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Firth Of Clyde

Firth Of Clyde

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GOLFWatson's amazing story continues59-year-old holds one-shot lead entering final round of British Open.By Barry SvrlugaTHE WASHINGTON POST Sunday, July 19, 2009 TURNBERRY, Scotland — Tom Watson's round should have slipped away from him Saturday, not only because he is 59 and cannot, by any reasonable measure, be expected to be leading the British Open, but because he ran into some of the problems Turnberry's Ailsa course presents.

The wind howled off the Firth of Clyde.

His ball bounced a couple of places he wished it hadn't.

And at one point, the lead he had held all day slipped away.

"I didn't let that bother me," Watson said.

At this point in his career — and at this point in a week that can now be described as magical — what could bother Watson? He has felt that chilly breeze off the Scottish coast before.

He has made bogey, and will again, and recovered.

And now, as he carries the lead into today's final round of the British Open, he has shown every single person who has walked the sod here that he has the swing and the temperament to do the unthinkable: Win.

"He kind of had it going bad there a little bit, but it was like nothing fazed him at all, you know what I mean?" said Steve Marino, who entered Saturday's third round tied with Watson and played with him on an inspiring day.

"He was just out there just playing golf and not even worrying about it.

You would think maybe he might be nervous, being 59, trying to win the British Open.


But he was just cool, calm and collected." For one of sport's all-time great stories to be completed, Watson must do that over 18 more holes.

His 1-over-par 71 Saturday gave him a three-round total of 4-under 266, a shot better than Mathew Goggin of Australia and Ross Fisher of England.

Those two are seeking their first major championships.

Watson owns eight, the last in 1983.

If he is to take the ninth major, 26 years later, he would have to do what he has done to this point: play smart, hit the fairway, make clutch putts to save par, and some others of miraculous lengths that just happen to fall in.

His performance here has been defined by some memorable moments on the greens, pray-they-roll-in efforts on both the 16th and the 18th in Friday's second round, and another 25-footer for birdie on 16 Saturday, a stroke that thrust him back into a tie for the lead with Goggin, who was already in the clubhouse.

"Every now and then, it works, you know?" Watson said.

"It's just every now and then.

And boy, is it working at the right time now." Yes, he three-putted the ninth from perhaps 60 feet, and yes, he stabbed at a six-footer that didn't drop at the 12th.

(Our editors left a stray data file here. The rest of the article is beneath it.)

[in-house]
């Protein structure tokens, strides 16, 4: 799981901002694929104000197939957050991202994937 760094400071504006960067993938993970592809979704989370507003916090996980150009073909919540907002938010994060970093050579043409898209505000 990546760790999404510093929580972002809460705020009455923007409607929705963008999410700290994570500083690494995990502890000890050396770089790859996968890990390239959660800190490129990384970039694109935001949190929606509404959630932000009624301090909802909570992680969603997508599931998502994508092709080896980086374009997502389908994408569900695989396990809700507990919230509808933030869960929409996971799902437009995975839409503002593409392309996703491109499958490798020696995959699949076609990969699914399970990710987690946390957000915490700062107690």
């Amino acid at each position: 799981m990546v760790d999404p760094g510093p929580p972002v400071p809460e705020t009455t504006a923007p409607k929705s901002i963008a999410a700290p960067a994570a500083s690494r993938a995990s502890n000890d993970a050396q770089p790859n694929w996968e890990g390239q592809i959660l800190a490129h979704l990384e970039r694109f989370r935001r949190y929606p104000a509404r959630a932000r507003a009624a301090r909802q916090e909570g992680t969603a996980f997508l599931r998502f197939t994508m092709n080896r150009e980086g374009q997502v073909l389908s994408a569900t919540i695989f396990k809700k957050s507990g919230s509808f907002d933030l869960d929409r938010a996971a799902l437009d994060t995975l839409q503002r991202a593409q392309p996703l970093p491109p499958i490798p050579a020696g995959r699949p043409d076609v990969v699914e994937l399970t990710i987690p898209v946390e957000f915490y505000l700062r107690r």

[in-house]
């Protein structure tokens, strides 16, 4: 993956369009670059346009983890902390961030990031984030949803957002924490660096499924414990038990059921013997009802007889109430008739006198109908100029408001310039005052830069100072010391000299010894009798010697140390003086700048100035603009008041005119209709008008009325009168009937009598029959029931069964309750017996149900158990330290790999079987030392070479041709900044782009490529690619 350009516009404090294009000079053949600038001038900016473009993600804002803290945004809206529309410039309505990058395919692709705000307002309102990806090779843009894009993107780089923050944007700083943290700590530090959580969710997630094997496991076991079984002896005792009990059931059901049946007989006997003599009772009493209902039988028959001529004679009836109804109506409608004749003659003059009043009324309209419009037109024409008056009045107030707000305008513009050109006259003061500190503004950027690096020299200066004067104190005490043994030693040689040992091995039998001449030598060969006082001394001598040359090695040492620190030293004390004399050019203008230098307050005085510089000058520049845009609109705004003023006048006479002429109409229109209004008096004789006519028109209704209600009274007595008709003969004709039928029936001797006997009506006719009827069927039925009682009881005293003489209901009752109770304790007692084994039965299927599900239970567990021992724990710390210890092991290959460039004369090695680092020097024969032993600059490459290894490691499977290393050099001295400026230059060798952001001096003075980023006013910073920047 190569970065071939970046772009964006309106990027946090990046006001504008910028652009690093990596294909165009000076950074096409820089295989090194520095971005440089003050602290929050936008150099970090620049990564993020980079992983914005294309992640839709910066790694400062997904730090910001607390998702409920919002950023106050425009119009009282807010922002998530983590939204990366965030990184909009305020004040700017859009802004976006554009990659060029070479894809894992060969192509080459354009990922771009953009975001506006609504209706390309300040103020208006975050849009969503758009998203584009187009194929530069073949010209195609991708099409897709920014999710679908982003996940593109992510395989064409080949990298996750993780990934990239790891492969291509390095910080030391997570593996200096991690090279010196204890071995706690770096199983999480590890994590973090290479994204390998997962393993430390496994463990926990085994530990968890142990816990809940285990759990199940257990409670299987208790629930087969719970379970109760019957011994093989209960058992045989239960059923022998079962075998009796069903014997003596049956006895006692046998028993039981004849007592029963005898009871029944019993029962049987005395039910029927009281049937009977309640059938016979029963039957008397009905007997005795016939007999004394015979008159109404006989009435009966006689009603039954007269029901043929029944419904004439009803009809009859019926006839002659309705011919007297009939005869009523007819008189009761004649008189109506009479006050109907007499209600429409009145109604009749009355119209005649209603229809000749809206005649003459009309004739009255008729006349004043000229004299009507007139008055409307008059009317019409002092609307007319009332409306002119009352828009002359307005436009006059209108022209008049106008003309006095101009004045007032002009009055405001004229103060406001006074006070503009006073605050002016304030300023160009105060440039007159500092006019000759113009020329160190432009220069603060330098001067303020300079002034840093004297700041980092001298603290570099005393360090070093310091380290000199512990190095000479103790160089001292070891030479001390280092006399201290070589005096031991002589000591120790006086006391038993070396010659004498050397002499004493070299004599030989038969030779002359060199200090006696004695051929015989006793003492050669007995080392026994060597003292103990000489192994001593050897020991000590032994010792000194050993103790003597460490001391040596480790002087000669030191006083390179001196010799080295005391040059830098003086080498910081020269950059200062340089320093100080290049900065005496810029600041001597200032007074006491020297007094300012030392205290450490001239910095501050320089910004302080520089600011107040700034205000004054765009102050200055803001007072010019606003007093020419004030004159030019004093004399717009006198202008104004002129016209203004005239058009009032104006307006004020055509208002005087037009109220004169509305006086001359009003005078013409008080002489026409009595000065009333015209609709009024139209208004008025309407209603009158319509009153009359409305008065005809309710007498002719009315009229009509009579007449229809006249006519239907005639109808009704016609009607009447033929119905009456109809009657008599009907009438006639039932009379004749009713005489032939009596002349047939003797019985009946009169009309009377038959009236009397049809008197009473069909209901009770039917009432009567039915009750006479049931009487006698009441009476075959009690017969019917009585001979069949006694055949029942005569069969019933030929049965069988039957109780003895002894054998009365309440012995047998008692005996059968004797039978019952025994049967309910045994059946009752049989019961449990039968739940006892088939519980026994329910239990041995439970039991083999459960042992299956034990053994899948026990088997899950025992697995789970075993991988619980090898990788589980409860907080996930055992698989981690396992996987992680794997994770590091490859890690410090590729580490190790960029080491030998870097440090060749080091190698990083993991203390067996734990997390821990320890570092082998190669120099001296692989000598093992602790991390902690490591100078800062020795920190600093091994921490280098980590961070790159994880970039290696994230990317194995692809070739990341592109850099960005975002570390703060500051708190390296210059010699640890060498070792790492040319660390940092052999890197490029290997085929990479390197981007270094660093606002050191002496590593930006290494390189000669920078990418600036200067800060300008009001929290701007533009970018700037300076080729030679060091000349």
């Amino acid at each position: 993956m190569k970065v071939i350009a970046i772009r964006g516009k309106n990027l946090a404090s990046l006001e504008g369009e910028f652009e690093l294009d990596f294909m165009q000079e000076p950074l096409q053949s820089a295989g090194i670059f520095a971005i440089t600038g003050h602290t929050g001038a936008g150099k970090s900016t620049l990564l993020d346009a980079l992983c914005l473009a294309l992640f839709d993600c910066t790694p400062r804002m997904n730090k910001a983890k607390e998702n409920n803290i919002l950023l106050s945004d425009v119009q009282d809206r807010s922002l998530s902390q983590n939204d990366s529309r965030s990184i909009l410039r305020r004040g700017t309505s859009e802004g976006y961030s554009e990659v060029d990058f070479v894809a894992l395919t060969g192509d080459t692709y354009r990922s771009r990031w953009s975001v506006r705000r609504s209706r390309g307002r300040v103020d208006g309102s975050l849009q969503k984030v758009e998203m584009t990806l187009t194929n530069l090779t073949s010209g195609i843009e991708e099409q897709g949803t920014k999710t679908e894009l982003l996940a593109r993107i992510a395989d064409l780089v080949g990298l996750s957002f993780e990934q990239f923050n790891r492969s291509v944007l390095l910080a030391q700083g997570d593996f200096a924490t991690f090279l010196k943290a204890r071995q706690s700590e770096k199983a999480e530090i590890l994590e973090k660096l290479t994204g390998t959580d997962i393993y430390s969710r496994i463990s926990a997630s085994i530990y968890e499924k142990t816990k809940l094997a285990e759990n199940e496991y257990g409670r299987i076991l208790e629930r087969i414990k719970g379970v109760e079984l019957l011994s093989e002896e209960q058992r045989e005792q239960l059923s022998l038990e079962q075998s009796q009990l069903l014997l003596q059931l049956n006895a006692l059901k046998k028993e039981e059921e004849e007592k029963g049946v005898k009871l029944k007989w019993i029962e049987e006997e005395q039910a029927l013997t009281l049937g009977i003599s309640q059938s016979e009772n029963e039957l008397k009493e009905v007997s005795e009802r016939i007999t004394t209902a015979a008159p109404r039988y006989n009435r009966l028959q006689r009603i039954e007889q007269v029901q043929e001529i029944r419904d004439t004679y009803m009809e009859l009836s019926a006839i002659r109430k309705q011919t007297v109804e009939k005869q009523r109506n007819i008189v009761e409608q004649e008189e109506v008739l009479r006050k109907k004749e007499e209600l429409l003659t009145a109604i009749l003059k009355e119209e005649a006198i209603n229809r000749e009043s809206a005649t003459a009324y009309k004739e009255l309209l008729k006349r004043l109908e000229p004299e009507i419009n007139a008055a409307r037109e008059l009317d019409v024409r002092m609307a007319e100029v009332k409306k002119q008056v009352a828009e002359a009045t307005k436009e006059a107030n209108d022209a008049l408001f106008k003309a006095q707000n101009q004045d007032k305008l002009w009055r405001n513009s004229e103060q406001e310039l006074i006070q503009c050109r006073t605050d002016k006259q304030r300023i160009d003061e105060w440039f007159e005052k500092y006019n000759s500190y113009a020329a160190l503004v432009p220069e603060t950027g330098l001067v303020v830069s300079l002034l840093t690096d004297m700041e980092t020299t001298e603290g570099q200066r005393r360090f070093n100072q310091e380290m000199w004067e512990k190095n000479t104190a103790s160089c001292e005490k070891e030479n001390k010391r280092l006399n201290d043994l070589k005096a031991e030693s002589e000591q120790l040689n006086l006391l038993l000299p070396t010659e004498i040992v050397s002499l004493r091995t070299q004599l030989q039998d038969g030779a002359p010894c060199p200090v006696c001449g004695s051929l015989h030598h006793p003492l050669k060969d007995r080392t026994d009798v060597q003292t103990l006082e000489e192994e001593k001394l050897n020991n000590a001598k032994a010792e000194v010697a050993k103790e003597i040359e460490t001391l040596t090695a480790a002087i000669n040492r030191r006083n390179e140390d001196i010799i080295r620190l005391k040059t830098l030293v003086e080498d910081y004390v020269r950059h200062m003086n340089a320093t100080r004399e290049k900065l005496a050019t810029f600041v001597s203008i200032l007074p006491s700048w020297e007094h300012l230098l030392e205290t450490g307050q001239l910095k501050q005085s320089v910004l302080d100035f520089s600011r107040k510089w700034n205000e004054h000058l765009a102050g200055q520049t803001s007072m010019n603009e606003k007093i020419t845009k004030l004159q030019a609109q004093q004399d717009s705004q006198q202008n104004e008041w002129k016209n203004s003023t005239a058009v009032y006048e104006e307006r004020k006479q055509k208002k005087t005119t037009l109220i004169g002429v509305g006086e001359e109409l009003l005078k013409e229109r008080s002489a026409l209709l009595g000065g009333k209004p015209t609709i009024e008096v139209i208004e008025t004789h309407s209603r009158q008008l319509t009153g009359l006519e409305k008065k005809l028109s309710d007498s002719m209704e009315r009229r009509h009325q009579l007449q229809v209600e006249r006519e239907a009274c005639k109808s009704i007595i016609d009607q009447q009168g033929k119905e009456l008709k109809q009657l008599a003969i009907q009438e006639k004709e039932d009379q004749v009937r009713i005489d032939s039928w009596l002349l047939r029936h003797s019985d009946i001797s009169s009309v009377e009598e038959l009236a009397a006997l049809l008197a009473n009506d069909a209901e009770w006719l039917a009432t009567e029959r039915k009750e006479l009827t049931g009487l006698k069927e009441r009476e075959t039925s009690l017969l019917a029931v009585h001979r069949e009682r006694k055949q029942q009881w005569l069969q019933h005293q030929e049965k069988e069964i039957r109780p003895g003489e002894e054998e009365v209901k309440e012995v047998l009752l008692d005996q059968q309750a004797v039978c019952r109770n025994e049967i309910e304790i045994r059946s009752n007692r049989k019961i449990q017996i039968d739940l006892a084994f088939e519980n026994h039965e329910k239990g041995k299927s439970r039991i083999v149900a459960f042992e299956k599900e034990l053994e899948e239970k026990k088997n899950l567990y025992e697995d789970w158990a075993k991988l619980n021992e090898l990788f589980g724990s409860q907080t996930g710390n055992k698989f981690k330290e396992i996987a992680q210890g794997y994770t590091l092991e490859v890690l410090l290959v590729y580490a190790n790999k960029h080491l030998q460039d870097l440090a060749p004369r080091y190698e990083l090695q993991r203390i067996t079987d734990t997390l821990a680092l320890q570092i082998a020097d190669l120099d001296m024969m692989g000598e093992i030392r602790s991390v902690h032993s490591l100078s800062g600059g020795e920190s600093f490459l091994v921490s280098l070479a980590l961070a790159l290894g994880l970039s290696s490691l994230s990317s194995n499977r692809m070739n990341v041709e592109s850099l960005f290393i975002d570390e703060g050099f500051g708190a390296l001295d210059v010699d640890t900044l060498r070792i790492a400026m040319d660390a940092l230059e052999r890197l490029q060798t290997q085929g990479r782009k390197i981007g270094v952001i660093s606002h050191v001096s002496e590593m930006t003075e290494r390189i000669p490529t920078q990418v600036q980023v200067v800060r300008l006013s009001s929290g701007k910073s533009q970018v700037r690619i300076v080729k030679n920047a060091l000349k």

But when Watson has needed something clutch this week, he has, somehow, summoned it.

"When you have that feel around the greens, that keeps you going," he said.

"You're not thinking any negative thoughts.

If I hit it in a bad place, I'll get it up and down." As all this happened, Turnberry was changing into a ferocious but sun-splashed course that sported a serious crosswind.

The breeze, which stiffened as the day went on, flew in directly from the ocean, creating an entirely different feel than Friday, when it howled from the north.

Given that, even as Watson's score looked indifferent — 1 over on the opening nine after that bogey at the ninth — others couldn't make a charge.

Marino, who entered the round tied with Watson at 5 under, appeared to plummet from contention when he played one four-hole stretch in 5 over, dropping back to even by the time he reached the fifth.

He finished with a 76 and is five strokes behind Watson.

The other likely challengers — including 1989 Open champ Mark Calcavecchia, who at 49 entered play Saturday one off the lead — could not muster a run.

He shot 77.

First-round leader Miguel Angel Jimenez shot 76.

Japan's Kenichi Kuboya and Fiji's Vijay Singh carded 75s.

No one in the final six groups of the day broke par.

American Jim Furyk managed a 70 and sits at 1 under, three shots back.

Watson has hit 73 percent of the fairways this week; the field has managed just 58 percent.

Ask Tiger Woods, who is not among those pushing Watson, because he missed the cut.

"Tiger isn't here because he couldn't drive the ball in the fairway," Watson said.

Watson has not much discussed the prospect of actually winning his sixth Claret Jug, one that would tie Harry Vardon for the most ever.

Vardon's last Open title: 1914.

One might have to go back that far to find a tale to match Watson winning in 2009.

"It is kind of emotional out there," Watson admitted.

When he came to the 18th green, having birdied the par-5 17th to take the lead alone, the fans in the stands stood and applauded.

Watson turned to his caddie, Neil Oxman, and thought of his former caddie, Bruce Edwards.

Edwards died in 2004 after a battle with Lou Gehrig's disease, and Watson's devotion to and affection for his old friend has defined some of his past few years.

"Bruce," Watson told Oxman, "is with us today." "Don't make me cry," Oxman said.

Yet they both did, right there on the course.

Watson has spoken all week of the spirits — perhaps of Turnberry, perhaps of Edwards, perhaps of 34 years of playing in this championship — being with him.

And if he walks up that 18th green tonight, holding the lead as he did Saturday, his won't be the only moist eyes on the old links.
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